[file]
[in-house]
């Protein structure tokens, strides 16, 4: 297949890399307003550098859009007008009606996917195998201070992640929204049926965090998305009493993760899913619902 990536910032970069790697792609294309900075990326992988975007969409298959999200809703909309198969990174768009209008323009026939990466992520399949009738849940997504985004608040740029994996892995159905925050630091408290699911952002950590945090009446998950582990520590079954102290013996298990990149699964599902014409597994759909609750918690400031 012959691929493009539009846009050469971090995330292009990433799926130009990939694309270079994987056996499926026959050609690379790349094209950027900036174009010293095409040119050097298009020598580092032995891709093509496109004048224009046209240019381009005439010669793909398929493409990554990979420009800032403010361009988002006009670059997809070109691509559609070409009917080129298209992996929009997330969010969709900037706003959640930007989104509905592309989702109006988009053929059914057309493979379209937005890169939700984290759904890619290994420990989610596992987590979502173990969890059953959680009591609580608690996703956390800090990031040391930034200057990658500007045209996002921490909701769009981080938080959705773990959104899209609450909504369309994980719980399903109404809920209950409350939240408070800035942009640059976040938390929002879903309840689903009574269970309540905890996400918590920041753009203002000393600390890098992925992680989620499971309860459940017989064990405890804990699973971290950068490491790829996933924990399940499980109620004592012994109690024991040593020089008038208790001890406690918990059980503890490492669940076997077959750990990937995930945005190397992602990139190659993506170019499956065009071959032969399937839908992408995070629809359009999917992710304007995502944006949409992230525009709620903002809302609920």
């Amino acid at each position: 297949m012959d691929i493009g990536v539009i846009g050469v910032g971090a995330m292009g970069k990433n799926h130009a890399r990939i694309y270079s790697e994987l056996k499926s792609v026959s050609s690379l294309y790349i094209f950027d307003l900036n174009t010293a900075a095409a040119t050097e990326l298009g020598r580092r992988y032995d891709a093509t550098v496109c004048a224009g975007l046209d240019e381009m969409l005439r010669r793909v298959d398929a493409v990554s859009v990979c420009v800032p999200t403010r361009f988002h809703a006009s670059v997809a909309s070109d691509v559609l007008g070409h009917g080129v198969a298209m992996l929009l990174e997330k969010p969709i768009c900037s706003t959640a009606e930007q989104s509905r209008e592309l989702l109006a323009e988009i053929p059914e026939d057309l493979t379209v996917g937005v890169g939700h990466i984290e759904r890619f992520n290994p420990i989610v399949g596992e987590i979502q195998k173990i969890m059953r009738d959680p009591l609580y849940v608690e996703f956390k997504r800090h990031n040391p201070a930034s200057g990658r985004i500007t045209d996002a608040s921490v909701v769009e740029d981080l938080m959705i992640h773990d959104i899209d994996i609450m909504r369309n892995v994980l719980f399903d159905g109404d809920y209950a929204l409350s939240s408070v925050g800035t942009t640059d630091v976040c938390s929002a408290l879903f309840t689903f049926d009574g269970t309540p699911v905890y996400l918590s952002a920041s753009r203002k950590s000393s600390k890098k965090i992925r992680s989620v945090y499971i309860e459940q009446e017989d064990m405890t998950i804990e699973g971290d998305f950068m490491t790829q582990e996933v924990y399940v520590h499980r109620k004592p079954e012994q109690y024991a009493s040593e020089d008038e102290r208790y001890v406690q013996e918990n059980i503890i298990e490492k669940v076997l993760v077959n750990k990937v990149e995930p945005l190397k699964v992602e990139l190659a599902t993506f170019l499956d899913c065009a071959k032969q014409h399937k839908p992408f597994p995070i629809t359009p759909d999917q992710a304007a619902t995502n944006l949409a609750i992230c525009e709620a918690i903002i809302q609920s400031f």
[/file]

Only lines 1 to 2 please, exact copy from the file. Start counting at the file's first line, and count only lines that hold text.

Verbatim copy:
[in-house]
């Protein structure tokens, strides 16, 4: 297949890399307003550098859009007008009606996917195998201070992640929204049926965090998305009493993760899913619902 990536910032970069790697792609294309900075990326992988975007969409298959999200809703909309198969990174768009209008323009026939990466992520399949009738849940997504985004608040740029994996892995159905925050630091408290699911952002950590945090009446998950582990520590079954102290013996298990990149699964599902014409597994759909609750918690400031 012959691929493009539009846009050469971090995330292009990433799926130009990939694309270079994987056996499926026959050609690379790349094209950027900036174009010293095409040119050097298009020598580092032995891709093509496109004048224009046209240019381009005439010669793909398929493409990554990979420009800032403010361009988002006009670059997809070109691509559609070409009917080129298209992996929009997330969010969709900037706003959640930007989104509905592309989702109006988009053929059914057309493979379209937005890169939700984290759904890619290994420990989610596992987590979502173990969890059953959680009591609580608690996703956390800090990031040391930034200057990658500007045209996002921490909701769009981080938080959705773990959104899209609450909504369309994980719980399903109404809920209950409350939240408070800035942009640059976040938390929002879903309840689903009574269970309540905890996400918590920041753009203002000393600390890098992925992680989620499971309860459940017989064990405890804990699973971290950068490491790829996933924990399940499980109620004592012994109690024991040593020089008038208790001890406690918990059980503890490492669940076997077959750990990937995930945005190397992602990139190659993506170019499956065009071959032969399937839908992408995070629809359009999917992710304007995502944006949409992230525009709620903002809302609920």